Need For Speed Payback Director On Building A Believable Open World

Payback features a day/night cycle and police chases that involve more than just getting away.

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After a year off, Need for Speed returns in November with Need for Speed Payback. Like previous games in the series, it features an open world with a day/night cycle, as featured in a newly released trailer. We spoke recently with developer Ghost Games' creative director, Will Ho, about designing an effective open-world environment, inspirations on the game, and police chases.

Open worlds can be great when they're done well, but they can also go awry--a dead, lifeless world with few things to do can be a real bummer. Payback is far from the first Need for Speed to feature a wide-open space to explore, but part of the reason that one is in place here is to keep players in their cars, not the menus.

"I firmly believe that people who love their cars want to be in their cars all the time," Ho tells GameSpot. "It's the real-world fantasy of exploring aimlessly, finding other car lovers, discovering beautiful places, taking snapshots, sharing stories. To paraphrase cliché, the journey is as interesting as the destination. That journey with your choices and your discoveries is your story."

Races will restrict you to racing from checkpoint to checkpoint "for easy navigation and fair competition," Ho says. You're given some level of flexibility in choosing your path from point to point--what Ho refers to as "color[ing] outside the lines"--but you won't be cutting across vast swaths of land as you can in, for example, certain Forza Horizon 3 events.

Payback's "vast" open world, Fortune Valley, is comprised of events, activities, and collectibles to take part in, which Ho refers to as points of interest. He says there are more than 400 in all currently, which will help the world to feel like a real, dense location. Ho even suggested that could expand following the game's released. "We have ideas for adding even more, should our fans want them," Ho teases.

The day/night cycle, which was absent from the perpetual nighttime races of the previous game, should also serve to enhance the world--and in ways that are not just cosmetic. "I believed firmly early on in the project that we add a full 24-hour time of day cycle," Ho says. "It's true that the world looks varied and beautiful anywhere you drive. But it's also a big factor in how you approach many of our open world activities. Exploring Fortune Valley while collecting parts for your derelict build is best done in the hot sun; beating your friend's high score in a drift zone is probably best left for low traffic in the dead of night."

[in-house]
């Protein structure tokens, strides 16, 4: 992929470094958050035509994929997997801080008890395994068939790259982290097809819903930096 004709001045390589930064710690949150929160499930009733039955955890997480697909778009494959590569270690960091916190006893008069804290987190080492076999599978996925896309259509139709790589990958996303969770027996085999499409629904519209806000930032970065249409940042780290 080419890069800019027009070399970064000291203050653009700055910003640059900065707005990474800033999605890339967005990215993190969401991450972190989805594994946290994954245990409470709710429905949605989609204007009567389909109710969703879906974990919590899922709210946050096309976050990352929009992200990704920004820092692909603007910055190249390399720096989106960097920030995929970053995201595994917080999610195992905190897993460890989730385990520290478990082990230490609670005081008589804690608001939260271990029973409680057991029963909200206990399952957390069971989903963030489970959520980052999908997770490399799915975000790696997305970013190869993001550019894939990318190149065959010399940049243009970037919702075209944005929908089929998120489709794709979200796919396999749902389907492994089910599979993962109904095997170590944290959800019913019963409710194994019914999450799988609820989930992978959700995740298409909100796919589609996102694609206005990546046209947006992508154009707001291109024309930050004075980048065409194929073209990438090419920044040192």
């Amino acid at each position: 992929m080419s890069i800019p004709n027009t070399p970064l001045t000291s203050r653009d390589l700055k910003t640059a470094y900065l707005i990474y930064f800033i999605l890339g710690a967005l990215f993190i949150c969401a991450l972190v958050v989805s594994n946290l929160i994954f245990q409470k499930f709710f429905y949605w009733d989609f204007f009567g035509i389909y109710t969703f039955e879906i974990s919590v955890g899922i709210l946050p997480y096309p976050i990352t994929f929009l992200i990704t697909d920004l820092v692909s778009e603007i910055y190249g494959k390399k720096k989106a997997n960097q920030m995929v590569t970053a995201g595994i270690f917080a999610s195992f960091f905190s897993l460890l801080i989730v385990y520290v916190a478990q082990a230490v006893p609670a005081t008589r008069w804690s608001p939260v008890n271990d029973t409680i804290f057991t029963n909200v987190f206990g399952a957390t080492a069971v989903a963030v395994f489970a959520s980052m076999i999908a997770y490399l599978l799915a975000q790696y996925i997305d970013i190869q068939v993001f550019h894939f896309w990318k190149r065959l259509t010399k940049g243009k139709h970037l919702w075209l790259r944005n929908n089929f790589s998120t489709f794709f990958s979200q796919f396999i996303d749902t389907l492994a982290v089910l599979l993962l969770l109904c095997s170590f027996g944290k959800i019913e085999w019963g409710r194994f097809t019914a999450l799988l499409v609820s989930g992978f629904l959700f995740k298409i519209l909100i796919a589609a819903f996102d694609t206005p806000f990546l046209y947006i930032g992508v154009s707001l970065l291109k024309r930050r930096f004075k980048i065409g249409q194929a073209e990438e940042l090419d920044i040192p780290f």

In light of the multi-character focus of the story, which appears to be going for a more cinematic-style heist narrative, Payback has been frequently compared to the Fast and Furious series. Ho wouldn't say if that specifically served as a source of inspiration, but he does say both "recent and classic car movies" have inspired Payback. He also thinks it doesn't hurt that "people these days are into movies with car chases."

Despite the similarities in terms of having an open world and centering around heists, Ho is quicker to shut down comparisons to something like Grand Theft Auto. "As soon as you take racing off closed circuits and put them on open-world streets, you easily draw comparison with other open-world games," he says. "But we're focused squarely on car culture and not on anything that takes you away from your favorite rides that you've bought, customized, and built. And you get the freedom of living in a giant open world. It's a nice space to be in, to challenge the assumptions of what a racing game should feel like. I think Need for Speed Underground 2 was the first to break the racing game mold. We're really just building on that legacy."

Another legacy element of Payback that surfaces here are police chases, which were a hallmark of many past Need for Speed games. Ho highlights how Payback's pursuits aren't just about the getaway, but the added pressure they put on players.

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"I like how our cop chases in Need for Speed Payback are much more about high speed and time pressure," he says. "When you see a movie car chase, it isn't just about getting busted or getting away, because the heroes almost always get away. Rather, it's about getting the job done on time. Cops will still happily bust you if you stand still. But cop chases are now more about linking heroic cop evasion moments to get to a destination before time runs out. I think it's more exciting this way."

Payback won't allow players to assume the role of police officers, though Ho again seems open to what future updates (or games) could bring. "We're really focused on our three new characters trying to stay clear of the law. But we love to hear what fans want in future updates and titles," he says. "Who knows?"

Unfortunately, Ho wasn't ready to reveal any details about what Xbox One X and PS4 Pro owners can look forward to in terms of enhancements, but EA plans to share those details soon. And that's just as well, as Payback is due out in a matter of weeks, with a release date of November 10 for PS4, Xbox One, and PC.

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